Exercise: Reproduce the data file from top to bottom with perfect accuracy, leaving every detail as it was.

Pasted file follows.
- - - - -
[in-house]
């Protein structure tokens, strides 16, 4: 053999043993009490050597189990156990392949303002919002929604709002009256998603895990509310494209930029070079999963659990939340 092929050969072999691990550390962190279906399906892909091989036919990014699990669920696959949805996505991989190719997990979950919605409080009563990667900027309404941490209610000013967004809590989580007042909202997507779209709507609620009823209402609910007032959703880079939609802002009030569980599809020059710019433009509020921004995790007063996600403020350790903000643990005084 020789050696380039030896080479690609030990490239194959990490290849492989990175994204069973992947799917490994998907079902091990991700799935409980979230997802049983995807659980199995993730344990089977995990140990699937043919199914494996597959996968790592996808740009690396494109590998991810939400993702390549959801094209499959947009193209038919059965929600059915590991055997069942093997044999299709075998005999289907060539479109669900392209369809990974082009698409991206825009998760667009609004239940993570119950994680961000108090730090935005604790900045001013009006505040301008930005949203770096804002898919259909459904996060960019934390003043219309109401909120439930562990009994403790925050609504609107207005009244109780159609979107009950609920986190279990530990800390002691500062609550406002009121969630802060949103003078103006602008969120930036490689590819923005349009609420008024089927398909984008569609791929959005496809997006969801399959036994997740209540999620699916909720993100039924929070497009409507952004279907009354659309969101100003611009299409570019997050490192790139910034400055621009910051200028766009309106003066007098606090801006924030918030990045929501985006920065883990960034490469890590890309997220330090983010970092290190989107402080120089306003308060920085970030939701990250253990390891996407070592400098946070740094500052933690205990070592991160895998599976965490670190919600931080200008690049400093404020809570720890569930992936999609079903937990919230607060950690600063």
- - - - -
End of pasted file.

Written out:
[in-house]
């Protein structure tokens, strides 16, 4: 053999043993009490050597189990156990392949303002919002929604709002009256998603895990509310494209930029070079999963659990939340 092929050969072999691990550390962190279906399906892909091989036919990014699990669920696959949805996505991989190719997990979950919605409080009563990667900027309404941490209610000013967004809590989580007042909202997507779209709507609620009823209402609910007032959703880079939609802002009030569980599809020059710019433009509020921004995790007063996600403020350790903000643990005084 020789050696380039030896080479690609030990490239194959990490290849492989990175994204069973992947799917490994998907079902091990991700799935409980979230997802049983995807659980199995993730344990089977995990140990699937043919199914494996597959996968790592996808740009690396494109590998991810939400993702390549959801094209499959947009193209038919059965929600059915590991055997069942093997044999299709075998005999289907060539479109669900392209369809990974082009698409991206825009998760667009609004239940993570119950994680961000108090730090935005604790900045001013009006505040301008930005949203770096804002898919259909459904996060960019934390003043219309109401909120439930562990009994403790925050609504609107207005009244109780159609979107009950609920986190279990530990800390002691500062609550406002009121969630802060949103003078103006602008969120930036490689590819923005349009609420008024089927398909984008569609791929959005496809997006969801399959036994997740209540999620699916909720993100039924929070497009409507952004279907009354659309969101100003611009299409570019997050490192790139910034400055621009910051200028766009309106003066007098606090801006924030918030990045929501985006920065883990960034490469890590890309997220330090983010970092290190989107402080120089306003308060920085970030939701990250253990390891996407070592400098946070740094500052933690205990070592991160895998599976965490670190919600931080200008690049400093404020809570720890569930992936999609079903937990919230607060950690600063």